Two notes ago, I covered the OpenAI bug that leaked users’ ChatGPT conversation histories. Turned out to be much worse:
The glitch [also] exposed the payment details of about 1.2% of ChatGPT Plus users, including their email addresses, payment addresses, and the last four digits of their credit card numbers. – PC Mag
Honestly, we’re worried about ChatGPT replacing all of our jobs in a decade. But at this pace, a decade from now, they will have already leaked everyone’s bank account, social security number, and mother’s maiden name. I’m being facetious. But, as a Plus user myself, I’m honestly appalled.
Sam Altman knows he’s messing up. What else needs to be said?
The growth, intrigue, and capability of ChatGPT have also opened a massive opportunity for scammers to up their phishing email skills, masquerade as ChatGPT gurus to steal funds, and inject malware via fake GPT tool downloads.
WTF? The Range of ChatGPT Scams
The AI phishing emails are said to be more convincing than the human versions because they don't contain some usual telltale scam signs. – The Sun
Missing words, improper grammar, or direct and blunt language. All the things that make a phishing email obvious are gone for any fraudster that doesn’t understand English well. Not to mention, ChatGPT can format and craft a compelling email (Everydays 140) that can be created with just a few short strings of words. Nothing fancy.
And just like every (non-conning) professional is trying to gain efficiencies from ChatGPT, so are the con artists:
“AIs are quite happy to talk about the weather, learn about your family and tell you about how their day went… thereby increasing the time that [scammers] can focus on exploiting vulnerabilities in their targets. The new generation of AIs are almost indistinguishable from humans, at least when communicating by email and messaging applications." – The Sun
I guess a technology cannot truly be considered revolutionary until it’s used to make criminal acts easier in some way.
Malware ChatGPT Plugins and Clones
It goes deeper. The Google Chrome store has been loose with allowing plugin names and descriptions describing ChatGPT qualities and abilities, often touting the convenience and bargain of their tool:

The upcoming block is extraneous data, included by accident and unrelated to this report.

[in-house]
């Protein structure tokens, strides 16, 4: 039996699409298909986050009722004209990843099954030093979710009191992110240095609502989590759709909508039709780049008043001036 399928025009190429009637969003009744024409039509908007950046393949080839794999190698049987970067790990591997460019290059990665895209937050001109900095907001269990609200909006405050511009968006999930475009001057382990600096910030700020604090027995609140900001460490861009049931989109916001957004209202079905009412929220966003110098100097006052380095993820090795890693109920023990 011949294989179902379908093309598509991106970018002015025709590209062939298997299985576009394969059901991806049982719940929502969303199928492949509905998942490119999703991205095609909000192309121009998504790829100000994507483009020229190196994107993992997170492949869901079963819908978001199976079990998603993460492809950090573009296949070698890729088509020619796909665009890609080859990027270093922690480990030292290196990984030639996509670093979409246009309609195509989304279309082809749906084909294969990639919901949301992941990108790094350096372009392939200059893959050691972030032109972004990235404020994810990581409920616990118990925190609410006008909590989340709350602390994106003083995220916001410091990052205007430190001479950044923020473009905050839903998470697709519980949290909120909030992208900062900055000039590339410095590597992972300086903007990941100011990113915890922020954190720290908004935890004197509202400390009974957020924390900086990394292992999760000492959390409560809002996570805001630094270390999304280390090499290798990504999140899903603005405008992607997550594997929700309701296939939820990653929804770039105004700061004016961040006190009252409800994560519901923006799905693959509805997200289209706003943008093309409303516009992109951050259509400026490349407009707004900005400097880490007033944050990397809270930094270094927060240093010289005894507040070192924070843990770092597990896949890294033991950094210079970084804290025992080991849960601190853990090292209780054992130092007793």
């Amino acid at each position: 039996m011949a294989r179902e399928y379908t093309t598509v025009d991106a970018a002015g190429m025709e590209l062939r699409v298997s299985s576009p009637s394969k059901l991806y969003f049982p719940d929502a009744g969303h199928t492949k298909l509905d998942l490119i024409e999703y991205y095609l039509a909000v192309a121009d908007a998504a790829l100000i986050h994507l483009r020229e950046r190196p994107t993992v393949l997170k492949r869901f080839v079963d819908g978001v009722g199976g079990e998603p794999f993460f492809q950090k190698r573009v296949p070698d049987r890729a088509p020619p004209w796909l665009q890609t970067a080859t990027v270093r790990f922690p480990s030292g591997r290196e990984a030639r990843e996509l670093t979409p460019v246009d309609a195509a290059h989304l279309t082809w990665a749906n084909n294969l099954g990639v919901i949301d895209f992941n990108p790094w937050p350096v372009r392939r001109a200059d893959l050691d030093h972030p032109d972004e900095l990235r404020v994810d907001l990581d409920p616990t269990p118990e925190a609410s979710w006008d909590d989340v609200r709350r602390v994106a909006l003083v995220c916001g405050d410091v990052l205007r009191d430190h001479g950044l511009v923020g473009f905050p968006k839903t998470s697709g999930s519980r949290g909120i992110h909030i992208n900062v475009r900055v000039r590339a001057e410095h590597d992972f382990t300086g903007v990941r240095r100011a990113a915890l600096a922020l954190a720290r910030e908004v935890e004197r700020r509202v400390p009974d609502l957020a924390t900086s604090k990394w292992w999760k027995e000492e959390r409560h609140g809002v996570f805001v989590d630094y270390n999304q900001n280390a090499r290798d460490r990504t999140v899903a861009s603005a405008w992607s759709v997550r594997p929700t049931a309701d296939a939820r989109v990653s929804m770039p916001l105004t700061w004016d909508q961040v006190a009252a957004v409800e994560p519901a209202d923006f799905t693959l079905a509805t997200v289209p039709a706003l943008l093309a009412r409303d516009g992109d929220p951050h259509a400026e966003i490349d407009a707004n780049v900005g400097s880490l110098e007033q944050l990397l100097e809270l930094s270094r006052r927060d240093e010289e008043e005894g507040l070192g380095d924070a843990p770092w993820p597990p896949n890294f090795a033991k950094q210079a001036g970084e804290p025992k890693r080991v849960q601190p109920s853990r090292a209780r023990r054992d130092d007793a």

Google has stepped in to remove a bogus Chrome browser extension [after being available for a month] from the official Web Store that masqueraded as OpenAI's ChatGPT service to harvest Facebook session cookies and hijack the accounts.
Installing the extension adds the promised functionality, but it also stealthily activates the ability to capture Facebook-related cookies and exfiltrate it to a remote server in an encrypted manner.
Once in possession of the victim's cookies, the threat actor moves to seize control of the Facebook account, change the password, alter the profile name and picture, and even use it to disseminate extremist propaganda.
The "ChatGPT For Google" extension, a trojanized version of a legitimate open source browser add-on, attracted over 9,000 installations since March 14, 2023, prior to its removal. – Hacker News
That’s just stealing a Facebook account. Not the end of the world. But there’s much worse out there, especially when you get out of the Google Web Store (or OpenAI’s site for that matter):
One such website "chat-gpt-pc.online" attempted to convince visitors to its page that ChatGPT was offered as a downloadable local application for Windows. Alvieri found that this download would inject users with the RedLine information-stealing malware. Essentially, this malware steals stored information in users' applications, such as their web browser.
For example, if a user has Google Chrome store their passwords or credit card information, this malware can pull the data and send it to the hacker. – Mashable
Evidently, word has traveled fast in that Internet crime world (where they’ve lately been cloning voice identities with AI) because the waters are invested in with sharks: